Barclay Berdan, the CEO of Texas Health Resources—typically a genial type—has had to shed some of his mild manners in recent days. It’s December and he’s sitting in an executive conference room at the hospital system’s Arlington headquarters. Days earlier, Blue Cross Blue Shield of Texas, the state’s largest insurance plan, announced that the two had come to an impasse. THR’s hundreds of hospitals, clinics, and surgery centers would no longer be in-network if the two couldn’t come to an agreement by the month’s end. This is not uncommon in health insurance negotiations, but this one seemed a bit more bitter, maybe even hopeless.
Blue Cross argued Texas Health had asked for a $57 million price increase, and the insurance plan refused. It amounted to, roughly, 5 percent of the entire contract. Blue Cross’ chiefs dialed the media minutes after Berdan walked out of the meeting. “As the defender for low-cost care in Texas, Blue Cross Blue Shield of Texas did not feel it was wise to accept the demand,” declared Paul Hain, the plan’s North Texas president. Berdan issued a gloves-off statement, advising readers to take the claims “with a truckload of salt.”
They mended their fences on Dec. 29. But the public snafu was the first time that outside concern over Texas Health’s recent business strategies bubbled to the surface in a way that could affect patients. By market share, it’s the largest provider in the region, and, in the past two years, no health system in Dallas-Fort Worth has expanded as aggressively as THR.
It has acquired new hospitals in Carrollton and west Fort Worth as well as more than two dozen First Choice freestanding emergency rooms from the publicly traded Adeptus Health. It has grown its behavioral health segment into what it says is the largest in the state, all concentrated in North Texas. Texas Health launched its own health plan alongside Aetna. And, perhaps most significantly, the system created an integrated delivery network with UT Southwestern Medical Center, which it has coined Southwestern Health Resources. It includes around 3,000 physicians, 31 hospitals, and hundreds of care sites. “We’re not really helping communities achieve a lasting status of health; it’s much more episodic,” Berdan says. “We wanted to be much more engaged, and part of being engaged is reaching out both horizontally in the continuum and vertically in the continuum.”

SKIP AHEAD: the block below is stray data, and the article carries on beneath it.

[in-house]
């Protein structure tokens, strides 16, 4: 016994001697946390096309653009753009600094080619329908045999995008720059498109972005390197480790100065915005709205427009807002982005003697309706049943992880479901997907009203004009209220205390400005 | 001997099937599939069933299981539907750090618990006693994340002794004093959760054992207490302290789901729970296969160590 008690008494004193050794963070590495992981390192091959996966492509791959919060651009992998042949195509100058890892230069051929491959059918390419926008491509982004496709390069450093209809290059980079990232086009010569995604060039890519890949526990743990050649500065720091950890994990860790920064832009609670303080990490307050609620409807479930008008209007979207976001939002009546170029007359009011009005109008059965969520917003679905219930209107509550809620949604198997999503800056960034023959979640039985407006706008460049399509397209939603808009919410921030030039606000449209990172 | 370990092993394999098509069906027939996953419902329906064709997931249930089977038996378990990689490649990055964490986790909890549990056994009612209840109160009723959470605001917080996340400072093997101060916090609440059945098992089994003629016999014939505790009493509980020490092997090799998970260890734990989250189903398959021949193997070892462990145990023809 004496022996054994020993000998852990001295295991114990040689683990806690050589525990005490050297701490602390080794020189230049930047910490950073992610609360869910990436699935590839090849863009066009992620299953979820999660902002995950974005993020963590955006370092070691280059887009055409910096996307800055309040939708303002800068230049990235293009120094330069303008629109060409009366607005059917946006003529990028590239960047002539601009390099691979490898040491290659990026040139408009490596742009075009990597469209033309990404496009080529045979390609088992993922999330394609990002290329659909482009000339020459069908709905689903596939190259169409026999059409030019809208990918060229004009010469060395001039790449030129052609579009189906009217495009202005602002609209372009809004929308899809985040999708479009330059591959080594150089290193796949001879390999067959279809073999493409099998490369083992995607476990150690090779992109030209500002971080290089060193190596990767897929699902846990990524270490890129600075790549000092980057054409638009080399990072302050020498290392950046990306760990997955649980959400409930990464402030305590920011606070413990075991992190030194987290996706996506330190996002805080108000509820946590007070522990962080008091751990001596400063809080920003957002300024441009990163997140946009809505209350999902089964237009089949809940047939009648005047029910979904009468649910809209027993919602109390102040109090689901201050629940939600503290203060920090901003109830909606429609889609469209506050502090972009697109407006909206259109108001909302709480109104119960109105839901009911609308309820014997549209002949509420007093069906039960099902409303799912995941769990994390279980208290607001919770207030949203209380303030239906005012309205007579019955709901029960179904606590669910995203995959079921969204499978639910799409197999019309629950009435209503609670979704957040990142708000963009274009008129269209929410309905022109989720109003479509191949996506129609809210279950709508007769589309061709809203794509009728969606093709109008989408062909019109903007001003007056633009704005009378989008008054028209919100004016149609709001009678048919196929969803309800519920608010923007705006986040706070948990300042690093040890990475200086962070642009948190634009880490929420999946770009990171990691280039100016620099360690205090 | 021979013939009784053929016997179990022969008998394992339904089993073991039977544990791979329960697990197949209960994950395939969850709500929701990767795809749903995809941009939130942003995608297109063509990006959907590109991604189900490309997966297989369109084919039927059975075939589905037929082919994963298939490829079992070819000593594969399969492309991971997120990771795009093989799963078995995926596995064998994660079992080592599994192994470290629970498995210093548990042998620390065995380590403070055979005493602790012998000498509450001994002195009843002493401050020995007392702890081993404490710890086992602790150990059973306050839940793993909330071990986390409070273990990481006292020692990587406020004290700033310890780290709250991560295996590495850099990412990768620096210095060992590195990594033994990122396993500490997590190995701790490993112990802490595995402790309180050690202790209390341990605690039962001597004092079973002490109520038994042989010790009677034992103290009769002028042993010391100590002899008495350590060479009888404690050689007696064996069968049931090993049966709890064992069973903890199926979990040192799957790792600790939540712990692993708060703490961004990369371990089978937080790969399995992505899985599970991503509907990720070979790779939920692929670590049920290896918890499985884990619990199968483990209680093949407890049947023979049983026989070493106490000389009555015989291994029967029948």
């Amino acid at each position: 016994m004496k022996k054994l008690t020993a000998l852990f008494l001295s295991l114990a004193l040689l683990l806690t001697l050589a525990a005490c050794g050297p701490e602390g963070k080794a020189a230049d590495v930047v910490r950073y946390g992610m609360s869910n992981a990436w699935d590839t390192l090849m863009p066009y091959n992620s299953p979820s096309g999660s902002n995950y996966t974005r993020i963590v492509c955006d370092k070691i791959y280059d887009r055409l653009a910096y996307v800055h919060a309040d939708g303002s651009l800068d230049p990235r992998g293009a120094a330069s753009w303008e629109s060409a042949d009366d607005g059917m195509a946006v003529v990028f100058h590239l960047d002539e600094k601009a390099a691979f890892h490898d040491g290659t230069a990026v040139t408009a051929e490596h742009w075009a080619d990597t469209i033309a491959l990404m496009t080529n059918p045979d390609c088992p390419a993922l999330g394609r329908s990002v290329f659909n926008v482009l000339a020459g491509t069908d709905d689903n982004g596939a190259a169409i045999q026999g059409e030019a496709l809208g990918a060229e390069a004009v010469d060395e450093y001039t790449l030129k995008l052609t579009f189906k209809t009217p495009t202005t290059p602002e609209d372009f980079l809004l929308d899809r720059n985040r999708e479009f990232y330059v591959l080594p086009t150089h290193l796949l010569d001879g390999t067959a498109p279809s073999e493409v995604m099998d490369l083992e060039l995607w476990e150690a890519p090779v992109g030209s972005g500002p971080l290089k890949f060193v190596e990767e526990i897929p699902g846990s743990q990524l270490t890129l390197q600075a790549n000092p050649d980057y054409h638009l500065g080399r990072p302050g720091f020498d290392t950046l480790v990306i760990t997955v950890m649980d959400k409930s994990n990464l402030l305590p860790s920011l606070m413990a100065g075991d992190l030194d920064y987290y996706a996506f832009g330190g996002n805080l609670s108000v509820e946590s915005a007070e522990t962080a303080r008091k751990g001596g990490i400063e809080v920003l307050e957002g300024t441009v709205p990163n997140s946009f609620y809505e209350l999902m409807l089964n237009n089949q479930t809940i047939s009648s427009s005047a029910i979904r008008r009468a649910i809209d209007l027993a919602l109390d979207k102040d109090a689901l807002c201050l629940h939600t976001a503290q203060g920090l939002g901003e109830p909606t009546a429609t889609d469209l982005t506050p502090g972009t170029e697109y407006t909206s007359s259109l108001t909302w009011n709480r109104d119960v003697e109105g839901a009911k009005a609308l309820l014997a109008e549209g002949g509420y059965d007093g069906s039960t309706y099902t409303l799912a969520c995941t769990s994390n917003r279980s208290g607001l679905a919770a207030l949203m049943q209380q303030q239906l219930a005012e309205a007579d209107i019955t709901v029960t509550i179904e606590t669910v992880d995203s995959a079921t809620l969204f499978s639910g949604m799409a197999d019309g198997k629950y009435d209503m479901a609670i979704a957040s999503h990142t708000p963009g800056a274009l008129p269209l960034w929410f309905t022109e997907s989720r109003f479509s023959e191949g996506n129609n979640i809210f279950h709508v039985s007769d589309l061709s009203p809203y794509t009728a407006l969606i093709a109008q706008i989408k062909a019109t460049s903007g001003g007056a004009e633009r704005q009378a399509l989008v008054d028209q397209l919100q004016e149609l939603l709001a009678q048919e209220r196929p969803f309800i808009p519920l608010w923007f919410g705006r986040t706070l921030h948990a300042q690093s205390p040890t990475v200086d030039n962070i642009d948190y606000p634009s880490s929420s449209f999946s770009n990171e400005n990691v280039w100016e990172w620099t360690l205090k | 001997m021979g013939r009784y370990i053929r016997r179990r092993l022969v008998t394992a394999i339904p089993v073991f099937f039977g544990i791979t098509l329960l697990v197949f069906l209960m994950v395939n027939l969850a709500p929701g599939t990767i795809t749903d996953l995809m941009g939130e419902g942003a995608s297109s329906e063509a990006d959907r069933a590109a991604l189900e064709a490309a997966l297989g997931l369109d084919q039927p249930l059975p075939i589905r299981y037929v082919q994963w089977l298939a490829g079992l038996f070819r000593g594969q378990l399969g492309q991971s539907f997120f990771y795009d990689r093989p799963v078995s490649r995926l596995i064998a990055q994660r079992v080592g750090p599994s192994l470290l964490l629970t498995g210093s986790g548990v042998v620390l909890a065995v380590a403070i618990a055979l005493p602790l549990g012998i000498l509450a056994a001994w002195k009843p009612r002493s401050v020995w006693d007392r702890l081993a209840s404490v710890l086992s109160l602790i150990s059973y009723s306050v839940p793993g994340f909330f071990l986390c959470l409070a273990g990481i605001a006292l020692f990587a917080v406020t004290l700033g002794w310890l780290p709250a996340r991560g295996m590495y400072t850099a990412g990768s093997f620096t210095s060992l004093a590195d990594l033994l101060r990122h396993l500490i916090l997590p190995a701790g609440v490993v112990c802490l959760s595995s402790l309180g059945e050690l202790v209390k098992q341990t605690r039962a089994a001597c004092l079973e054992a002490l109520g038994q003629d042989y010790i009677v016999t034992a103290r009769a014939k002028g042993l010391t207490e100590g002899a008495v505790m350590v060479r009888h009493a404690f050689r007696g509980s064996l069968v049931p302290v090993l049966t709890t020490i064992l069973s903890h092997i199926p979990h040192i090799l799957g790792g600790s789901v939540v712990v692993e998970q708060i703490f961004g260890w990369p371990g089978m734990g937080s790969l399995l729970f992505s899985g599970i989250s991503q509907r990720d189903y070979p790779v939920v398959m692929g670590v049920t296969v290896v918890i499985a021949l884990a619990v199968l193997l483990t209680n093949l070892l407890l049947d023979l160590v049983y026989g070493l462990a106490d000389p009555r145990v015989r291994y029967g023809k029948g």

In other words, slow the hospital game and enter communities by other means. Berdan illustrated the challenge posed to health systems by strip mall imaging centers, urgent care facilities, and those freestanding emergency rooms—the overhead is lower and hospitals struggle to compete without boosting patient volumes. And so THR waded into those settings, pursuing in some cases acquisitions and in others joint ventures. “It’s a way to manage the transition over a period of years and begin to get the price down,” Berdan says.
And it has proven successful with public payers. Southwestern Health Resources generated $33 million in savings among the Medicare population for the government’s Shared Savings program. It plans on entering more aggressive federal contracts that require the network to take on more risk. But Berdan says it’s not finding the same opportunities commercially. It’s developed a number of bundled plans for high-volume procedures like joint replacements and back pain. Texas Health posits a flat rate for the entire course of care, from diagnosis to rehabilitation, which incentivizes efficiency. But often the majority of commercial contracts reimburse for volume instead of outcomes.
The origin of forming its own health plan, Berdan says, was finding a lack of support for the bundles. Aetna, he says, has the infrastructure to pull such a thing off. And the pairing with UT Southwestern links Texas Health’s sizable primary care base with UTSW specialists across the entire region. That there’s some commercial resistance could be an effect from large-scale alignments being flagged by study after study citing higher costs. Another problem: The private payers have existing contracts with THR and UT separately. Among other concerns, Blue Cross didn’t understand the value of contracting with Southwestern Health Resources. “The question is, can you in fact generate enough new business with this network or do the payers just say, well, what are you doing that’s different?” says Minnesota-based analyst Allan Baumgarten, who has studied hospital profitability in North Texas for more than 20 years. “What value are you adding, and why is it worth it for me to contract that way?”
But to Berdan, that is precisely the value: “We take their physician network and our physician network and put them together in a clinically integrated structure so that the processes and systems support those types of activities driving toward better outcomes, lower waste.”
And he knows he’ll have to prove that.